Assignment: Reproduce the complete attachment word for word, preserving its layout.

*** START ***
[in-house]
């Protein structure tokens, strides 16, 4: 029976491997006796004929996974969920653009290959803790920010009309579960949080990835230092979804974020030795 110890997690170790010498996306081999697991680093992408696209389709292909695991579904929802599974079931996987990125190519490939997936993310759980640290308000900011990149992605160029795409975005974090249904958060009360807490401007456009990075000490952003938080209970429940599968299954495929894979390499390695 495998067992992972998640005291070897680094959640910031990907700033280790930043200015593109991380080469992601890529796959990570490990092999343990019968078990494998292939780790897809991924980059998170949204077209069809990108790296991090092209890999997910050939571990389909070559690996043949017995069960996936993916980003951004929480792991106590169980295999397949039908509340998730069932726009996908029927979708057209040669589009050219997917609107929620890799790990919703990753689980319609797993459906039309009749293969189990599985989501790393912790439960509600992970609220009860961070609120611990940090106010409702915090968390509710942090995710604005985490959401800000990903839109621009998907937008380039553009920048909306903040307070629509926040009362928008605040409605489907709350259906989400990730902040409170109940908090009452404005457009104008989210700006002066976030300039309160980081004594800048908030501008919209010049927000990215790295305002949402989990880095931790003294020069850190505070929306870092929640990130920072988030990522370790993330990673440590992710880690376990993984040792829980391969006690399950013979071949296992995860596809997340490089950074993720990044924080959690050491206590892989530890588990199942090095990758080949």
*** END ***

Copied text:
[in-house]
């Protein structure tokens, strides 16, 4: 029976491997006796004929996974969920653009290959803790920010009309579960949080990835230092979804974020030795 110890997690170790010498996306081999697991680093992408696209389709292909695991579904929802599974079931996987990125190519490939997936993310759980640290308000900011990149992605160029795409975005974090249904958060009360807490401007456009990075000490952003938080209970429940599968299954495929894979390499390695 495998067992992972998640005291070897680094959640910031990907700033280790930043200015593109991380080469992601890529796959990570490990092999343990019968078990494998292939780790897809991924980059998170949204077209069809990108790296991090092209890999997910050939571990389909070559690996043949017995069960996936993916980003951004929480792991106590169980295999397949039908509340998730069932726009996908029927979708057209040669589009050219997917609107929620890799790990919703990753689980319609797993459906039309009749293969189990599985989501790393912790439960509600992970609220009860961070609120611990940090106010409702915090968390509710942090995710604005985490959401800000990903839109621009998907937008380039553009920048909306903040307070629509926040009362928008605040409605489907709350259906989400990730902040409170109940908090009452404005457009104008989210700006002066976030300039309160980081004594800048908030501008919209010049927000990215790295305002949402989990880095931790003294020069850190505070929306870092929640990130920072988030990522370790993330990673440590992710880690376990993984040792829980391969006690399950013979071949296992995860596809997340490089950074993720990044924080959690050491206590892989530890588990199942090095990758080949």